Zhang Yimou’s Hero is a true martial arts epic — a spectacle of movement, color and sound that will leave you awe-struck.
Zhang and cinematographer Christopher Doyle offer visuals so stunning they nearly outshine the incredible combat skills displayed in expertly choreographed fight scenes.
The story, told in flashback sequences in ancient China, begins when a nameless warrior (Jet Li) comes to the king of Qin with news that he has defeated three of the king’s most feared assassins: Broken Sword (Tony Leung), Flying Snow (Maggie Cheung) and Sky (Donnie Yen).
The kingdom has been divided into rival factions, and the king is trying to conquer his rivals to unify the people. His political aspirations mean he lives under the threat of assassination, so he does not allow his subjects to be within 100 yards of him. However, the reward for killing the assassins offers the nameless man the opportunity to approach the king. As he recounts each victory to the king, the nameless man moves closer. But, at the same time, the king’s distrust of this unknown warrior grows.
As the king questions the warrior’s tale, he tries to discern if this nameless man is a hero, or an assassin himself.
As the king and the warrior retell the story of the warrior’s quest, there are battles and more battles. And each fight is more brilliant than the last.
Forget gravity-defying — the fights in Hero defy the imagination with unthinkable camera angles and shots that will take your breath away. In one fight, the actors not only walk on water, but we watch their clash from an underwater view, with feet splashing above the surface.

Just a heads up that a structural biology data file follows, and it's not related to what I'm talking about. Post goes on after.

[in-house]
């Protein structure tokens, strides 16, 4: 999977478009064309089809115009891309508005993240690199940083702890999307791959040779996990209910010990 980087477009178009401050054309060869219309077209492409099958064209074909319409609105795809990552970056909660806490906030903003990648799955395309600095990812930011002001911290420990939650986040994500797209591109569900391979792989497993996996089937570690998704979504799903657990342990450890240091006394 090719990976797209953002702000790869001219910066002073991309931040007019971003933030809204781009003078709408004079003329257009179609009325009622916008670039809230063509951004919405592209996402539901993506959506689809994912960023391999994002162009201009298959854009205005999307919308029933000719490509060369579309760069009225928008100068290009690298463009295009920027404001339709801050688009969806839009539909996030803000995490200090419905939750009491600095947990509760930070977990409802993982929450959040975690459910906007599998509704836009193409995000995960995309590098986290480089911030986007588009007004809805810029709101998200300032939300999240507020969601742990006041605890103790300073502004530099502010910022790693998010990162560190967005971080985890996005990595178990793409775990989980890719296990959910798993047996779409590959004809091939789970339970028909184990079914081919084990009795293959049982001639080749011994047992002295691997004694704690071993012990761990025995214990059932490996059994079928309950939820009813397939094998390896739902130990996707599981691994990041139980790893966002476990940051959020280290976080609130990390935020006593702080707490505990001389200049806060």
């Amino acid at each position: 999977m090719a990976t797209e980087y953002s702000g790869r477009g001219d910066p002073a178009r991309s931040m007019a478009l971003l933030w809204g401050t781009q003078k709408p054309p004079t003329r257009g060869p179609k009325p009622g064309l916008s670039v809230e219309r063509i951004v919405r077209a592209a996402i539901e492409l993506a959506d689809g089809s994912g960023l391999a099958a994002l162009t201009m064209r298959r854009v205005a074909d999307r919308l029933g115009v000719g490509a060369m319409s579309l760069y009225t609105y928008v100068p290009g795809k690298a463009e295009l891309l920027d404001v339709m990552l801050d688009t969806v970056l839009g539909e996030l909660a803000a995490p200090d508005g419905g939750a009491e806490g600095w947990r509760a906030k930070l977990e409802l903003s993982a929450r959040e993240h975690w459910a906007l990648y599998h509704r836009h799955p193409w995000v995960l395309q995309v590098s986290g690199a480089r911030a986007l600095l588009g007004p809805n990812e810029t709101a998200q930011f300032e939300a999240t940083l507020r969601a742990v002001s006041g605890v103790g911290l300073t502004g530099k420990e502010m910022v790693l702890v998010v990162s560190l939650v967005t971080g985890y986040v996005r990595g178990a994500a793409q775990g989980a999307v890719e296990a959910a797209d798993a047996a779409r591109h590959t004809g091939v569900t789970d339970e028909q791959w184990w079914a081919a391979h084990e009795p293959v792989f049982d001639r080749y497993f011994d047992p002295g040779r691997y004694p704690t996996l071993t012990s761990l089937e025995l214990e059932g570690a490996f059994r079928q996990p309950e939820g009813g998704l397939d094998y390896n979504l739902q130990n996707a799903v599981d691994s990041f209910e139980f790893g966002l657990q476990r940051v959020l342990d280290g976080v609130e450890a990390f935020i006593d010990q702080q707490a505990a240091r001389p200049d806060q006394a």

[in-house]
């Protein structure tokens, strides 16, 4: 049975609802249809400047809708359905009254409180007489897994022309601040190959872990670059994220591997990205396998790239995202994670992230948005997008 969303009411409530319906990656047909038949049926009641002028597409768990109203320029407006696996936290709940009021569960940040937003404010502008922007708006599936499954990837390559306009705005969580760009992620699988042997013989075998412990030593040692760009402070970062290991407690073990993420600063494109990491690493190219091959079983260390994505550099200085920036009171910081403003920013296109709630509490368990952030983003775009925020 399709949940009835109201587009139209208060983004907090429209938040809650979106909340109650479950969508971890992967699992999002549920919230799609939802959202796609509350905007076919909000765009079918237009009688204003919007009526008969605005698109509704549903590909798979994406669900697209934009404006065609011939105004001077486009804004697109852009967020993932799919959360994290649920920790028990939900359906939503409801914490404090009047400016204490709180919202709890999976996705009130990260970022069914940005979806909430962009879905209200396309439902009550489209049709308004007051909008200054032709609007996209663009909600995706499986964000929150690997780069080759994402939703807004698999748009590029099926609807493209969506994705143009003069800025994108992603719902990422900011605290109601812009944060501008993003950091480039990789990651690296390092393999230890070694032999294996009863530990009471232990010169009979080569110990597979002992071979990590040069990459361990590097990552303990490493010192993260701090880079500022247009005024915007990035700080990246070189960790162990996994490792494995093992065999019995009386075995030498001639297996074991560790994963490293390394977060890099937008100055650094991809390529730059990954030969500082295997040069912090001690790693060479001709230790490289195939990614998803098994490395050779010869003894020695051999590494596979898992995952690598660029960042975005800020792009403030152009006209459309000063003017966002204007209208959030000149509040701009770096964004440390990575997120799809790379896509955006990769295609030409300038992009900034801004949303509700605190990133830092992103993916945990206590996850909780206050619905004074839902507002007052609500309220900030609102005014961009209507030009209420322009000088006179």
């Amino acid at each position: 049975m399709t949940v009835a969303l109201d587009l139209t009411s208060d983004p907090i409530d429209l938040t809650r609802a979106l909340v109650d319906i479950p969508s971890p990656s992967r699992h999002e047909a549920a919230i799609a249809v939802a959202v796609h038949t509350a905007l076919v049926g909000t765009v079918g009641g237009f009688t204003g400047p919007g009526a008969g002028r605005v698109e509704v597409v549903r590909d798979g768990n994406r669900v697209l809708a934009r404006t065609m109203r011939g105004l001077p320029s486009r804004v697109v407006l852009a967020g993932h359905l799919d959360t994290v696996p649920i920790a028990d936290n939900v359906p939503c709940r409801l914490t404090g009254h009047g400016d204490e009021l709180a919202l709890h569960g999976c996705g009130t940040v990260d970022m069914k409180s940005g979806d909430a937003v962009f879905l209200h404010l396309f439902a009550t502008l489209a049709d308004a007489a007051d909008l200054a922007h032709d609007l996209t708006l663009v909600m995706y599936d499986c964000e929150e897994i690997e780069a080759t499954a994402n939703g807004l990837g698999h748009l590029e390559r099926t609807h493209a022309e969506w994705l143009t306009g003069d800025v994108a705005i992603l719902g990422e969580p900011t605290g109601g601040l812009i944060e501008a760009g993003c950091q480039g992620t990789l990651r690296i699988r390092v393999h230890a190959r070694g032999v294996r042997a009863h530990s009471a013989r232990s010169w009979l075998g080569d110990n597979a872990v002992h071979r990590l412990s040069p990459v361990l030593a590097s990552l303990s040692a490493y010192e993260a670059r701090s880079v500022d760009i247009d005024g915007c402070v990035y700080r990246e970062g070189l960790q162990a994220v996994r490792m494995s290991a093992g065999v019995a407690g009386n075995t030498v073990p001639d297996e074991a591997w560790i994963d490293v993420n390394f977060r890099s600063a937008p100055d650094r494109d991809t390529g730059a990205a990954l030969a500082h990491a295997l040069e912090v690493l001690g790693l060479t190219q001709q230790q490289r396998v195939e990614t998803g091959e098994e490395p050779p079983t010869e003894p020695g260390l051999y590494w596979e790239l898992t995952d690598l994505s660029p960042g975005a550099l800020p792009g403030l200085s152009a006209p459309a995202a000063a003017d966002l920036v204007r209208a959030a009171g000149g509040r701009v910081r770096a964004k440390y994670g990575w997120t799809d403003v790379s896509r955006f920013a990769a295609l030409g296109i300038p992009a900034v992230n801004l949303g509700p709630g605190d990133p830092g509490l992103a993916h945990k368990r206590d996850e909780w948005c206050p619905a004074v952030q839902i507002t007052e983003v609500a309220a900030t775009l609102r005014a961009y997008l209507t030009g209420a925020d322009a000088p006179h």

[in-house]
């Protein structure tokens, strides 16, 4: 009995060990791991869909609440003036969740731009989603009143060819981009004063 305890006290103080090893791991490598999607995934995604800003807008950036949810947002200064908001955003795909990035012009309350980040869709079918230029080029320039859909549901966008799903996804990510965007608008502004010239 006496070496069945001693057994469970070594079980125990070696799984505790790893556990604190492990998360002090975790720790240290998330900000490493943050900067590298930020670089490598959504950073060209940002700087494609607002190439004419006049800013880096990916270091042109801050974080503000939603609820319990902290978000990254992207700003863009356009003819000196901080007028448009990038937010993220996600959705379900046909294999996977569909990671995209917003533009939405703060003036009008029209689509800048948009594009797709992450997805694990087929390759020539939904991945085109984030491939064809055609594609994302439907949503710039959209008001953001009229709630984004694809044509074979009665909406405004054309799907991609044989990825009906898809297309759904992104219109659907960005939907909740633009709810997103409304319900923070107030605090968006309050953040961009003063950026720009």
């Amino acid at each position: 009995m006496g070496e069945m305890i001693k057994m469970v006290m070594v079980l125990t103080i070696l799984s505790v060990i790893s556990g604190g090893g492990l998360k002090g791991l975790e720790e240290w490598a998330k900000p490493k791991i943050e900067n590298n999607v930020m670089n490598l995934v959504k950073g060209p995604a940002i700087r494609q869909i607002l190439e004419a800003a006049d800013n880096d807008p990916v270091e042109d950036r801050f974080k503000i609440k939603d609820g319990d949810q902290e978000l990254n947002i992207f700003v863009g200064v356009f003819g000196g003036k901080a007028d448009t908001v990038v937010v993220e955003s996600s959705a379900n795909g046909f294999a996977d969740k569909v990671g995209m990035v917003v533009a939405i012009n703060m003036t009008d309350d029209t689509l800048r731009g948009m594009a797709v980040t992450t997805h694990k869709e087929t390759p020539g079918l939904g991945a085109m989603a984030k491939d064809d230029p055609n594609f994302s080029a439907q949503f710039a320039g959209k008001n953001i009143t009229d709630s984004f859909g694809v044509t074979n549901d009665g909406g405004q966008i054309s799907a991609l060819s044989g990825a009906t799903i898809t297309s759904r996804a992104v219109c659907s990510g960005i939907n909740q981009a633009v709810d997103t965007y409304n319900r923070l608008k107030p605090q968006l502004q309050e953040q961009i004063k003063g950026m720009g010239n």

In another spectacular scene, Flying Snow and her enemy — both dressed in fiery red — spin through the air in a bright swirl of bright yellow leaves.
For all the fighting, the movie is thankfully not a gruesome bloodbath; this is even more surprising, given that the opening credits boast the film was “presented by” the king of gratuitous violence himself, Quentin Tarantino.
The incredible visuals are accented by equally impressive sound design, ranging from the quiet plop-plop of dripping water during heated fights to booming chants from the king’s men so thunderous they’ll shake your seat.
Add to it all the beautiful, moving performances by Cheung and Yen, whose chemistry lends romance and warmth to the film.
But Hero is not Crouching Tiger Hidden Dragon warm. (C’mon, you know the comparison is inevitable.) While Hero has its share of tender moments, overall the story lacks the romantic energy that endeared Crouching Tiger — the chick-flick of martial arts movies — to the masses.
On the other hand, the film garners energy from other sources, including jaw-dropping scenery, costumes and a bold palate of colors. The assassins’ scenes are drenched in red, gold, blue, green and white, contrasting the stark blackness of the king’s palace.
In the end, Hero is a thing to behold, a martial arts masterpiece for the ages.
E-mail Clare Pfeiffer Ramsey at firstname.lastname@example.org.
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